The first Purple Martins, considered rare here before mid-May, towards sunset swoop over the patio of David & Pearl’s burrito-wagon-home-home-on-the-range nestled in its arroyo just north of Pool Wash, but none have been seen at Mason’s yet, nor have their metallic calls drifted down to my ears there from birds high unseen.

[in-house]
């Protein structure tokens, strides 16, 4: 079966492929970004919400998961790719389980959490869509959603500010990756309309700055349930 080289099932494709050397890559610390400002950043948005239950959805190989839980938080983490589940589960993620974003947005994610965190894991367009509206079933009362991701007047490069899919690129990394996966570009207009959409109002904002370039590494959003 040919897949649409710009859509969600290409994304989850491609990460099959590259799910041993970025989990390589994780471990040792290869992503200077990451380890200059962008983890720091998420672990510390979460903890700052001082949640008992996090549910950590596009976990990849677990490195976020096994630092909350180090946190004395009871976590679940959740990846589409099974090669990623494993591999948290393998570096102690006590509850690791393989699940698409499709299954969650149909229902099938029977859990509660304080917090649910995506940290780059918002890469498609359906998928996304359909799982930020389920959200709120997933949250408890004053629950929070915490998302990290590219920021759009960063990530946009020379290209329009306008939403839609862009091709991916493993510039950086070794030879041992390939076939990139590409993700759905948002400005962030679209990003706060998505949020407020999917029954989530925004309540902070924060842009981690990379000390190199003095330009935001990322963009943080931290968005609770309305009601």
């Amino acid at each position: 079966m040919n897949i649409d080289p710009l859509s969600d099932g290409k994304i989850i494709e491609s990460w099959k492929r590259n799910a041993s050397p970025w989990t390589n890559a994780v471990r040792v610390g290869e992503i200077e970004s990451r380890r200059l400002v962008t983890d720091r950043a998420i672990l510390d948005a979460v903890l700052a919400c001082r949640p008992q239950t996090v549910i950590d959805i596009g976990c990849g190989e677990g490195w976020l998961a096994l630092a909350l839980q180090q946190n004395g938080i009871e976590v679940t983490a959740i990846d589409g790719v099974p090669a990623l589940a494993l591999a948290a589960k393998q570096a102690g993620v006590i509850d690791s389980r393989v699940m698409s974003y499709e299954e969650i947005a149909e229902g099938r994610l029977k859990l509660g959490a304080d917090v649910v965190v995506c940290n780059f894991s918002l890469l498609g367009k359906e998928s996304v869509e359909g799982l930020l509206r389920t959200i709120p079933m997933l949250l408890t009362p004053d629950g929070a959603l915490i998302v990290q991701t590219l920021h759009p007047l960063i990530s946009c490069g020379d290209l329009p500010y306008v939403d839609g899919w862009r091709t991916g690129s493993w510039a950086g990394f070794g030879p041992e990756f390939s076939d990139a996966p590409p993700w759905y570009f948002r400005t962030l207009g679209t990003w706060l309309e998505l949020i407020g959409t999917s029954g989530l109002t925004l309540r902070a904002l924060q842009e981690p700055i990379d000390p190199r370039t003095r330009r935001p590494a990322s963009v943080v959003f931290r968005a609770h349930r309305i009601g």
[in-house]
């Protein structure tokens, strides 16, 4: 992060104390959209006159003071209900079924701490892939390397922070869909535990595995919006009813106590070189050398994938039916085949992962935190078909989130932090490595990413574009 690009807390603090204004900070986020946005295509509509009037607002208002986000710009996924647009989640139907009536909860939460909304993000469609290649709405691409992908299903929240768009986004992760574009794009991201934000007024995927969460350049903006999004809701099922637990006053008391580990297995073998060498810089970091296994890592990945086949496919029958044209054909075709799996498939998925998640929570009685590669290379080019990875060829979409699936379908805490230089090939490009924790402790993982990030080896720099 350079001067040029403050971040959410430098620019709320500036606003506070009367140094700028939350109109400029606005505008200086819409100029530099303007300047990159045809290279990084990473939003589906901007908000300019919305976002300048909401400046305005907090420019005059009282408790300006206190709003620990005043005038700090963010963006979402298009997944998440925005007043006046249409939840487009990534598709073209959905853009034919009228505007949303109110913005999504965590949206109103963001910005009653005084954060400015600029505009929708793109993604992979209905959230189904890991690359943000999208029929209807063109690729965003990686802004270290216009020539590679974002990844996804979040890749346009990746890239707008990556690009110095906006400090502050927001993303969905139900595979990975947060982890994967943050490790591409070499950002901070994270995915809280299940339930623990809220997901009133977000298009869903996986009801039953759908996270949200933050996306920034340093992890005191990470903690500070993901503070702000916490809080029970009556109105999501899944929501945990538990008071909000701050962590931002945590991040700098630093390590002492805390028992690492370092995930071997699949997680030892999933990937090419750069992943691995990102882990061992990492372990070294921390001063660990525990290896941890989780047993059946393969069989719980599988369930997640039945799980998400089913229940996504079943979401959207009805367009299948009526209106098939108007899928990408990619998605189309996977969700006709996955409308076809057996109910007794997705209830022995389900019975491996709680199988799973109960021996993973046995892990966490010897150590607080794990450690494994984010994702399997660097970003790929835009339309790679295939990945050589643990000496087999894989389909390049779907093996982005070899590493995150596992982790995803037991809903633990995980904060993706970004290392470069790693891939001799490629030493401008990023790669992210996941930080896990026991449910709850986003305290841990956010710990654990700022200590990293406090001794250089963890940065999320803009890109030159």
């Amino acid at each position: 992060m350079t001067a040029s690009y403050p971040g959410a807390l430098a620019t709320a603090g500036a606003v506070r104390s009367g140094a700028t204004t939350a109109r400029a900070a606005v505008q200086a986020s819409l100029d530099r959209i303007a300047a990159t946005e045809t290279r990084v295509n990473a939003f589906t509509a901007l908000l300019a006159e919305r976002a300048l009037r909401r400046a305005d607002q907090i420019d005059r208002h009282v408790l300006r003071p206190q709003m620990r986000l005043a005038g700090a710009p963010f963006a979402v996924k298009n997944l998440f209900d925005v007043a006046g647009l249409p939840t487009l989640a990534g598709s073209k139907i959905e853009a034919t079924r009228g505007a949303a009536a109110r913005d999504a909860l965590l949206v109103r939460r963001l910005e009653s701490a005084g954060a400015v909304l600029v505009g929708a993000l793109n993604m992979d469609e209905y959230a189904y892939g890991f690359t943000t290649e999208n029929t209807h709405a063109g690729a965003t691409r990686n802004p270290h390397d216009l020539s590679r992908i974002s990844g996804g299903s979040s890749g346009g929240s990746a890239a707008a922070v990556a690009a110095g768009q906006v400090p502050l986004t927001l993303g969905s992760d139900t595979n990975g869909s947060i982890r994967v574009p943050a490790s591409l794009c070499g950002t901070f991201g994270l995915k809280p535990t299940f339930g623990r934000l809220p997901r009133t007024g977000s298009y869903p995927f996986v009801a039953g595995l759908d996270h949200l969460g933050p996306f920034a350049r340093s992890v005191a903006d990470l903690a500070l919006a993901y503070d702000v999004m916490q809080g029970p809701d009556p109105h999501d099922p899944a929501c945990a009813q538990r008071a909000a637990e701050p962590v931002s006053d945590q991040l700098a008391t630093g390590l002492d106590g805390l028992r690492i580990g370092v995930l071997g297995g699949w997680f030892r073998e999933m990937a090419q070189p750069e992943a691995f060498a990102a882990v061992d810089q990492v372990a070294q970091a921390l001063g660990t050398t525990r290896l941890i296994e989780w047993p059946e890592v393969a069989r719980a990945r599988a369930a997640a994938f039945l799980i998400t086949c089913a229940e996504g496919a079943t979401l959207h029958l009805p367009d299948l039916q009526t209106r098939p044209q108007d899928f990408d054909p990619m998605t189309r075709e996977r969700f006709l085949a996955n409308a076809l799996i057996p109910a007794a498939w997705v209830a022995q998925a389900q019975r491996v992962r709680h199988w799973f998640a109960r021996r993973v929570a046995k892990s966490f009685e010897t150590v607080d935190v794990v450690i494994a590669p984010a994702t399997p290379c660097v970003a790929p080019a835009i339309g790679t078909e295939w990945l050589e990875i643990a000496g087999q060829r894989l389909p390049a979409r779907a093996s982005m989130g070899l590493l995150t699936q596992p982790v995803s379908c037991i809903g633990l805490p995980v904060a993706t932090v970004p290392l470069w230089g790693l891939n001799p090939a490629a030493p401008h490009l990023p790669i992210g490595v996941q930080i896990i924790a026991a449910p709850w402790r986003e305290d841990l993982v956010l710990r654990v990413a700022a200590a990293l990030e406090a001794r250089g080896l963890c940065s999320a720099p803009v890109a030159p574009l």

A few Lesser Nighthawks appear of a sudden at The Stockpond as dark comes on, a bird that always makes one feel happy seeing return from Mexico. Though a bug-hatch is going on, they are not just “hawking” insects–they approach the water surface with great delicacy, appear to land on the water for the briefest moment, and they drink. Many swallows join them, one following after another in orderly file, swiping the water for a few inches with bills dipped and open. Later, almost dark, come the bats, who slow as they approach the pond’s surface now a mirror of the last pink of day set in a darkened bosque. The bats make the slightest of curtsies just above the water after they come almost to a gravity-defying stop and are suspended above the surface, drop their heads, take a sip, then are quickly off over the far bank. The cattle for whom this pond owes its existence have drunk their fill and gone back out to graze. The night comes on warm and soft, and continues full of the rustle of wings avian and mammal (who can tell how many of the 28 species of bat that live in Arizona fly above these pastures and pond?) at this only open water for quite a distance around. The greenery adds its humid fragrance to the tangy odors coming up from the water, dust blowing in from here to Mojave, of algae starting to grow and rushes poking up through the slime, minerals in water brought from 30 feet below ground, and my nose takes in something unchanged since long before humankind ever existed: briny, something untellable, ancient, a broth that sparked life.